The judgement issued in the case concerning the failed professional examination by the trainee attorney-at-law constitutes a cause for a broader analysis of the scope of control of administrative courts provided for in Art. 368 of the Act of 6 July 1982 on attorneys-at-law, which stipulates that against a resolution of the appeal committee (pursuant to Art. 368 sec. 2 of this Act, this is the 2nd-degree Examination Committee at the Minister of Justice), a complaint may be lodged with the administrative court. Moreover, the analysis of the judgement in question may also be an impetus for a wider discussion about current issues related to the education of young attorneys-at-law, and in particular to the search for an answer to the question of whether the model of training for trainees not only for attorneys-at-law proposed in the corporate acts is optimal, or whether the implementation of tasks delegated in this regard to professional self-governments fits into the constitutional role of these entities and, finally, whether other solutions should be sought in this respect. The authors will make an attempt to refer to the signalled issues, treating the ruling in question as an incentive to formulate more general theses referring to the structure of trainee attorney-at-law education provided for by law. Yet, in the case of the form of analysis, i.e., gloss, the reference to a specific judgement is of paramount importance. Additional, more general considerations elude this form of study, hence this analysis is in fact a hybrid study, aspiring to formulate more general conclusions, including de lege ferenda.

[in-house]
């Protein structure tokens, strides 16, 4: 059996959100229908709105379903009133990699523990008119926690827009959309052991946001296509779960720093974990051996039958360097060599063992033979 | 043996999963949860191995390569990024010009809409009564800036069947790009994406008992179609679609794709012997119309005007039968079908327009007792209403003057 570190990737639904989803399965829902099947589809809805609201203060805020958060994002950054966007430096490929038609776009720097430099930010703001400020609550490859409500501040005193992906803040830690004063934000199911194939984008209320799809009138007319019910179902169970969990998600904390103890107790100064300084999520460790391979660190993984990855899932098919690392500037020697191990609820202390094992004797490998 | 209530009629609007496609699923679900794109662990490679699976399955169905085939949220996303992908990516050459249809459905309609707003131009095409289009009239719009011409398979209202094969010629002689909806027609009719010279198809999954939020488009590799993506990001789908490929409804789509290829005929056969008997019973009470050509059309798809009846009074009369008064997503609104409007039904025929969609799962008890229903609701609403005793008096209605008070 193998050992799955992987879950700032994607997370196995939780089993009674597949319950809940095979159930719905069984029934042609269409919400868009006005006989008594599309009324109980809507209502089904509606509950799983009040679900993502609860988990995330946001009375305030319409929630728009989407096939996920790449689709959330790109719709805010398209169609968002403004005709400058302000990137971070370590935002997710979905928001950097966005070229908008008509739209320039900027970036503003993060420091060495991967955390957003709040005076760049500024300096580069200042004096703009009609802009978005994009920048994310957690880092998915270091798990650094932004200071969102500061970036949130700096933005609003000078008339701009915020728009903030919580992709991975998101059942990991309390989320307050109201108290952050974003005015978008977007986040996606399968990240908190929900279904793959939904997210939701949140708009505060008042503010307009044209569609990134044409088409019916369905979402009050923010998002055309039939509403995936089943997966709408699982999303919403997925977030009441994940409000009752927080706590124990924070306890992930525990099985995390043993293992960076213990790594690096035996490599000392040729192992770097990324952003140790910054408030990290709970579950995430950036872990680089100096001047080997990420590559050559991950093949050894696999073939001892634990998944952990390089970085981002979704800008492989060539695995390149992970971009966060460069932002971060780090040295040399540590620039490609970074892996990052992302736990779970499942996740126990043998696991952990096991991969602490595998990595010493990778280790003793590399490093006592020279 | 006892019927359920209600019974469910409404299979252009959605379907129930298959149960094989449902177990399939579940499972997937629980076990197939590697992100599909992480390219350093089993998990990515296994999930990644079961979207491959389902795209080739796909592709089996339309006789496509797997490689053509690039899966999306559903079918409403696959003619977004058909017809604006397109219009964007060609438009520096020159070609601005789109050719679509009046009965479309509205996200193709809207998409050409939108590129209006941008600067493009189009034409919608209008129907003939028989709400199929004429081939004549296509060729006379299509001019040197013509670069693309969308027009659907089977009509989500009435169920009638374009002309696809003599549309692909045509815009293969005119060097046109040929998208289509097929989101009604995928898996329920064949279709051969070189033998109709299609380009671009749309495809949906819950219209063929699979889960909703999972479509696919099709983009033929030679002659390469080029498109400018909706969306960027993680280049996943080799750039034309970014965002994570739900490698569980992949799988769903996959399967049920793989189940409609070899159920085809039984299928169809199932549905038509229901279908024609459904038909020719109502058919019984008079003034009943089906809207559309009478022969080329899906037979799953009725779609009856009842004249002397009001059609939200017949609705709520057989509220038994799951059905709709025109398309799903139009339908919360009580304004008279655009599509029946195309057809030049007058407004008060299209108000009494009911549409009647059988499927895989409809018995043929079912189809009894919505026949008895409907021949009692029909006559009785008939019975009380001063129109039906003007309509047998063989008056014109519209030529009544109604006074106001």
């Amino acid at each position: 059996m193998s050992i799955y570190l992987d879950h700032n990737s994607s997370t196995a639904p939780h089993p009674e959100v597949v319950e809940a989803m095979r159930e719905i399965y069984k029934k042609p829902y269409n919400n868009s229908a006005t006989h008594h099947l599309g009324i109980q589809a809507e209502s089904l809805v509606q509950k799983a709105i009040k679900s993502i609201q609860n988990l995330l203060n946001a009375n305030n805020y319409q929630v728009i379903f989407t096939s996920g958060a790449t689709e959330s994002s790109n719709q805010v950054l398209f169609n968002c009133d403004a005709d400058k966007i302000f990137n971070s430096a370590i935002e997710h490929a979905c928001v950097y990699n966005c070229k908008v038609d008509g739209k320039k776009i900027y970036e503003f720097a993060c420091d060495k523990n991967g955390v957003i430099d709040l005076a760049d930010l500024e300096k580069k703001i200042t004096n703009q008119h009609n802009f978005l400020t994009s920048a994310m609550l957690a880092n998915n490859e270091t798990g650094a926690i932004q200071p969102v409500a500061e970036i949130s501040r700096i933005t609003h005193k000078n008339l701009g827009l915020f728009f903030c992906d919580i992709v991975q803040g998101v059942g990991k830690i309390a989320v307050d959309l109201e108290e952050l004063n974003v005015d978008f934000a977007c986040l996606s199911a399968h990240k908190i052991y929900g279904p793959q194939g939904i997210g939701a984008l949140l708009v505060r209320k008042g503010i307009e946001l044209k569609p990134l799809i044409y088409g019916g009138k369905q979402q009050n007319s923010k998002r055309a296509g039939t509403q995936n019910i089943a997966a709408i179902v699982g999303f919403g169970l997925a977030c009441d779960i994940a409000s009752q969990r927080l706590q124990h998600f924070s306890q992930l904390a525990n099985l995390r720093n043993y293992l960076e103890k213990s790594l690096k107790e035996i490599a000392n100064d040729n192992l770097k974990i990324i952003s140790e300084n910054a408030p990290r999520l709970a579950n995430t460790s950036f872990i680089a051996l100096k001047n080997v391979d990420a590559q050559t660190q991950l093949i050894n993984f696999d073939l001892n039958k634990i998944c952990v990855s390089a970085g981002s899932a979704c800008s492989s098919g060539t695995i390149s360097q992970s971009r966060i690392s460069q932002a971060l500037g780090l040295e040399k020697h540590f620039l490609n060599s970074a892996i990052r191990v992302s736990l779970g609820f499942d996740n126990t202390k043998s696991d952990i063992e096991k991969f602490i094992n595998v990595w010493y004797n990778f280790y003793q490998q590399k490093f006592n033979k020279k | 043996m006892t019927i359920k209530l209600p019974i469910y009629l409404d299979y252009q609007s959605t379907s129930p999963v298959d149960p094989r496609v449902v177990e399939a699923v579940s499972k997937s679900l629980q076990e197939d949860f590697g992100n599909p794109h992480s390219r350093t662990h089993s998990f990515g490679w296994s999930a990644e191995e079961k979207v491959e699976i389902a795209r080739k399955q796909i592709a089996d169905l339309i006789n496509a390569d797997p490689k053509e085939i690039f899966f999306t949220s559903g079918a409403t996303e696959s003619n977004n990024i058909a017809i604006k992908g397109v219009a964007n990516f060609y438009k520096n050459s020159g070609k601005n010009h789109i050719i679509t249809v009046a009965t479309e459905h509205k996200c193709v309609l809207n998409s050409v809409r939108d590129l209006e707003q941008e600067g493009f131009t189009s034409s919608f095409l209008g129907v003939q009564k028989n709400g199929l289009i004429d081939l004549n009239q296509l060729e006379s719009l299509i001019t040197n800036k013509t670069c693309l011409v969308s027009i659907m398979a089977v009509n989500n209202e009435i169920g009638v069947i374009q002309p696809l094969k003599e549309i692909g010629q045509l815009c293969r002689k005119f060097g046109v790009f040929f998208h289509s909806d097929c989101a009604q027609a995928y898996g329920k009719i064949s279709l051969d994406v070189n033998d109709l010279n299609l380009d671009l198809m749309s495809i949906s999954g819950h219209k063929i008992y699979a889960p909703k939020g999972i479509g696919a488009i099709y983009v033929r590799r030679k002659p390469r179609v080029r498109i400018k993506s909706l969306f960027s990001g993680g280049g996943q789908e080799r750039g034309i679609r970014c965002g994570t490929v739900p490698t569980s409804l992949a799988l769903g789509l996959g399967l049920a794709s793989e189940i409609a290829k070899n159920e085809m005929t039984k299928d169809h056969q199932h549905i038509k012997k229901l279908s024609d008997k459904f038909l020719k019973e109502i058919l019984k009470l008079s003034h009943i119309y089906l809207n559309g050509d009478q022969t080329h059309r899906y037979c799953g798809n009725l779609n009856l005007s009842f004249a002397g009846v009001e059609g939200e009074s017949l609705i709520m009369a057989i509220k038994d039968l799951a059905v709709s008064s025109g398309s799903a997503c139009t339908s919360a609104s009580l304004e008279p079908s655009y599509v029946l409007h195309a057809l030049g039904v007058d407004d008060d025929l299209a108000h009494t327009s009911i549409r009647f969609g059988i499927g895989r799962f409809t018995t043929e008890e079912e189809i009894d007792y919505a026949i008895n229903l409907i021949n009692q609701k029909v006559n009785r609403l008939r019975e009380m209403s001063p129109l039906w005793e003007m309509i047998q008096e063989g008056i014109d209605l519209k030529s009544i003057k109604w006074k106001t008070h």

I. Scope of administrative court control
The starting point for the analysis of the first formulated problem (of a glossary nature) must be outlining the procedure accompanying the fulfilment of the statutory condition for entry on the list of attorneys-at-law, which, pursuant to Art. 24 sec. 1 point 6 of the AAL in fine, is to pass the attorney-at-law exam. The analysis of exceptions to this condition is beyond the framework of this paper and will be omitted. Detailed issues related to the attorney-at-law examination, including the grade for this examination, are regulated in Chapter 4 of the AAL “Attorney-at-law training and the attorney-at-law examination”, and in particular in Art. 36 – 369 of the Act.